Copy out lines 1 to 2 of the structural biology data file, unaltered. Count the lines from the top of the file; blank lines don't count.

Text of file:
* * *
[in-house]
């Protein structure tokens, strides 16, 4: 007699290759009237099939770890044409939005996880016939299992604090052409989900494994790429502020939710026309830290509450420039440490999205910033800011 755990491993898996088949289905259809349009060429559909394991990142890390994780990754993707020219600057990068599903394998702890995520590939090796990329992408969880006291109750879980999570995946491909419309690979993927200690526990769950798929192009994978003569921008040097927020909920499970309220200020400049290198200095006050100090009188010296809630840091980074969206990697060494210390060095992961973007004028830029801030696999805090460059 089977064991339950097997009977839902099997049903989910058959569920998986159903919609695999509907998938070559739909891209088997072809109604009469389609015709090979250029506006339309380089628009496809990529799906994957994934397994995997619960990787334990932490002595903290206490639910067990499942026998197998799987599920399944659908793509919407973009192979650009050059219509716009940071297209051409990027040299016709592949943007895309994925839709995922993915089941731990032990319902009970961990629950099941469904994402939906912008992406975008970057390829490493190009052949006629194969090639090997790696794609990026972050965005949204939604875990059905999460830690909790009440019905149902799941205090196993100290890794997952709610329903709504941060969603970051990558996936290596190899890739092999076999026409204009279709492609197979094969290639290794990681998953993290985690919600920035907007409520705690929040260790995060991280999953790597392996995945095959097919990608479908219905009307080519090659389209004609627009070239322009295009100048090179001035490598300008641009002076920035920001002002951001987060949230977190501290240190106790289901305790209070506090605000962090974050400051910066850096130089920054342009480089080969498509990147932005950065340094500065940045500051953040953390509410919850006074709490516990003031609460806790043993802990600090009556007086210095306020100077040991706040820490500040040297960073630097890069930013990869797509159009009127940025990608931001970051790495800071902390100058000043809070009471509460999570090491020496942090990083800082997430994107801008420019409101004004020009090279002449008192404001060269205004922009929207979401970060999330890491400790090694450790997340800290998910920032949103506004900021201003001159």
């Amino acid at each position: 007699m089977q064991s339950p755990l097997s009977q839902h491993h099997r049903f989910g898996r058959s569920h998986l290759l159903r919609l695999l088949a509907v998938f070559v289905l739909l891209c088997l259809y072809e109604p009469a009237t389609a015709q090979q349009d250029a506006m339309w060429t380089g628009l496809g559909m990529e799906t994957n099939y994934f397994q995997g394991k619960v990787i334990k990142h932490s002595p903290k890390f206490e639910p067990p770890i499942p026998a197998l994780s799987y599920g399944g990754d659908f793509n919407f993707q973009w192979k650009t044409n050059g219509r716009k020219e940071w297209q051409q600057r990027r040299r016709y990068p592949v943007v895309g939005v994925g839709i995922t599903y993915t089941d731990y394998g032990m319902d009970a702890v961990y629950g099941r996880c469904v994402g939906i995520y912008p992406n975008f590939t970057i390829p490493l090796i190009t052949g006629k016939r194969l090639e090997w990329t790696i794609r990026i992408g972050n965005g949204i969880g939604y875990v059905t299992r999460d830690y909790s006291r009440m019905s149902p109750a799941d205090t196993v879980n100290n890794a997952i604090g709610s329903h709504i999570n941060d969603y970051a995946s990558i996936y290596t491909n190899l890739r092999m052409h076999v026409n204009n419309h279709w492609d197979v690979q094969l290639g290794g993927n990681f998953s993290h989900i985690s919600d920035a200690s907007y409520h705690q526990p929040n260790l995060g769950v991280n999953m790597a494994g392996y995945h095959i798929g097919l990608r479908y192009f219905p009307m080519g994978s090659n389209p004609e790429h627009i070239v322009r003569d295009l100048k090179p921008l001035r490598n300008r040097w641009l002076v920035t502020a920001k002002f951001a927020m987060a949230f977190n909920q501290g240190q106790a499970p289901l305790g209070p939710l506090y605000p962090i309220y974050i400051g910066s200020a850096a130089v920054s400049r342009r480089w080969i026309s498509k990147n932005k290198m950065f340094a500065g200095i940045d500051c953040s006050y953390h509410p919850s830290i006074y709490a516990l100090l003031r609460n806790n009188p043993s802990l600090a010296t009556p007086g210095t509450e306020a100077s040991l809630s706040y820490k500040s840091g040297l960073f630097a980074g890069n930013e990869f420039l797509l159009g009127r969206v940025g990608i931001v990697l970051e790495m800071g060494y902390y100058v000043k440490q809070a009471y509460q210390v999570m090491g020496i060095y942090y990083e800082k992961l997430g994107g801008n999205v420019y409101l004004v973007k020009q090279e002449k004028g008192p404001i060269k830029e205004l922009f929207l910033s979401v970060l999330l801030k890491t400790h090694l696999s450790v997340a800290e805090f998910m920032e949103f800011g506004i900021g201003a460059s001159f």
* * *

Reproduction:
[in-house]
């Protein structure tokens, strides 16, 4: 007699290759009237099939770890044409939005996880016939299992604090052409989900494994790429502020939710026309830290509450420039440490999205910033800011 755990491993898996088949289905259809349009060429559909394991990142890390994780990754993707020219600057990068599903394998702890995520590939090796990329992408969880006291109750879980999570995946491909419309690979993927200690526990769950798929192009994978003569921008040097927020909920499970309220200020400049290198200095006050100090009188010296809630840091980074969206990697060494210390060095992961973007004028830029801030696999805090460059 089977064991339950097997009977839902099997049903989910058959569920998986159903919609695999509907998938070559739909891209088997072809109604009469389609015709090979250029506006339309380089628009496809990529799906994957994934397994995997619960990787334990932490002595903290206490639910067990499942026998197998799987599920399944659908793509919407973009192979650009050059219509716009940071297209051409990027040299016709592949943007895309994925839709995922993915089941731990032990319902009970961990629950099941469904994402939906912008992406975008970057390829490493190009052949006629194969090639090997790696794609990026972050965005949204939604875990059905999460830690909790009440019905149902799941205090196993100290890794997952709610329903709504941060969603970051990558996936290596190899890739092999076999026409204009279709492609197979094969290639290794990681998953993290985690919600920035907007409520705690929040260790995060991280999953790597392996995945095959097919990608479908219905009307080519090659389209004609627009070239322009295009100048090179001035490598300008641009002076920035920001002002951001987060949230977190501290240190106790289901305790209070506090605000962090974050400051910066850096130089920054342009480089080969498509990147932005950065340094500065940045500051953040953390509410919850006074709490516990003031609460806790043993802990600090009556007086210095306020100077040991706040820490500040040297960073630097890069930013990869797509159009009127940025990608931001970051790495800071902390100058000043809070009471509460999570090491020496942090990083800082997430994107801008420019409101004004020009090279002449008192404001060269205004922009929207979401970060999330890491400790090694450790997340800290998910920032949103506004900021201003001159």